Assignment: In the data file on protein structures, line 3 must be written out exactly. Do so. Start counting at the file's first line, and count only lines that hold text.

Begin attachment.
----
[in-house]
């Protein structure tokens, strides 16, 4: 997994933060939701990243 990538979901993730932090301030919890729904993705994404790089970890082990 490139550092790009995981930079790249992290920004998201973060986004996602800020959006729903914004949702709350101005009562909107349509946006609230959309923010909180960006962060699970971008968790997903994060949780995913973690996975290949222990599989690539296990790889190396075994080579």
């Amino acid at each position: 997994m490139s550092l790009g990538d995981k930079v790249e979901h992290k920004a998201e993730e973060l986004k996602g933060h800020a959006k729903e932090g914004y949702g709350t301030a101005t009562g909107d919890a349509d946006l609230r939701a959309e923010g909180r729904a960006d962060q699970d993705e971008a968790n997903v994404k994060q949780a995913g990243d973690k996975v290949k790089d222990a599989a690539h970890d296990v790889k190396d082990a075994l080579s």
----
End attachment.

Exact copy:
């Amino acid at each position: 997994m490139s550092l790009g990538d995981k930079v790249e979901h992290k920004a998201e993730e973060l986004k996602g933060h800020a959006k729903e932090g914004y949702g709350t301030a101005t009562g909107d919890a349509d946006l609230r939701a959309e923010g909180r729904a960006d962060q699970d993705e971008a968790n997903v994404k994060q949780a995913g990243d973690k996975v290949k790089d222990a599989a690539h970890d296990v790889k190396d082990a075994l080579s």